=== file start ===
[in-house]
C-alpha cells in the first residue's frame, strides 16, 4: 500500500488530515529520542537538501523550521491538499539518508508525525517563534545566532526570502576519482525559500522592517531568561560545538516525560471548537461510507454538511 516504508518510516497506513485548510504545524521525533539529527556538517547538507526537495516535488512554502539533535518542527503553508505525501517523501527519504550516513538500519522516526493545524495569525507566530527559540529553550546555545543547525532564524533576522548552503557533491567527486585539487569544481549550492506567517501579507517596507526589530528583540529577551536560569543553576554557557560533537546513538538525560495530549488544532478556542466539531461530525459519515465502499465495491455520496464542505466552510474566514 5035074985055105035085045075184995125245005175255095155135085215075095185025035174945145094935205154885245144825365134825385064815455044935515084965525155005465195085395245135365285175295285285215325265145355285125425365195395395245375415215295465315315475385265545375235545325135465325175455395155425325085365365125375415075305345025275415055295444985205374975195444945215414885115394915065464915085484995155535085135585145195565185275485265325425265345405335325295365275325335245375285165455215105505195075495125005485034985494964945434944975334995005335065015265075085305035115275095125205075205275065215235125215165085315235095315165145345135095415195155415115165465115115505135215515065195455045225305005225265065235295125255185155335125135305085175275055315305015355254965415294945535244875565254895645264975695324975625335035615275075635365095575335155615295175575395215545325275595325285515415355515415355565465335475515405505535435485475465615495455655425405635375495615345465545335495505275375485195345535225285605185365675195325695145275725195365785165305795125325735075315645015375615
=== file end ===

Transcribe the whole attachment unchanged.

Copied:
[in-house]
C-alpha cells in the first residue's frame, strides 16, 4: 500500500488530515529520542537538501523550521491538499539518508508525525517563534545566532526570502576519482525559500522592517531568561560545538516525560471548537461510507454538511 516504508518510516497506513485548510504545524521525533539529527556538517547538507526537495516535488512554502539533535518542527503553508505525501517523501527519504550516513538500519522516526493545524495569525507566530527559540529553550546555545543547525532564524533576522548552503557533491567527486585539487569544481549550492506567517501579507517596507526589530528583540529577551536560569543553576554557557560533537546513538538525560495530549488544532478556542466539531461530525459519515465502499465495491455520496464542505466552510474566514 5035074985055105035085045075184995125245005175255095155135085215075095185025035174945145094935205154885245144825365134825385064815455044935515084965525155005465195085395245135365285175295285285215325265145355285125425365195395395245375415215295465315315475385265545375235545325135465325175455395155425325085365365125375415075305345025275415055295444985205374975195444945215414885115394915065464915085484995155535085135585145195565185275485265325425265345405335325295365275325335245375285165455215105505195075495125005485034985494964945434944975334995005335065015265075085305035115275095125205075205275065215235125215165085315235095315165145345135095415195155415115165465115115505135215515065195455045225305005225265065235295125255185155335125135305085175275055315305015355254965415294945535244875565254895645264975695324975625335035615275075635365095575335155615295175575395215545325275595325285515415355515415355565465335475515405505535435485475465615495455655425405635375495615345465545335495505275375485195345535225285605185365675195325695145275725195365785165305795125325735075315645015375615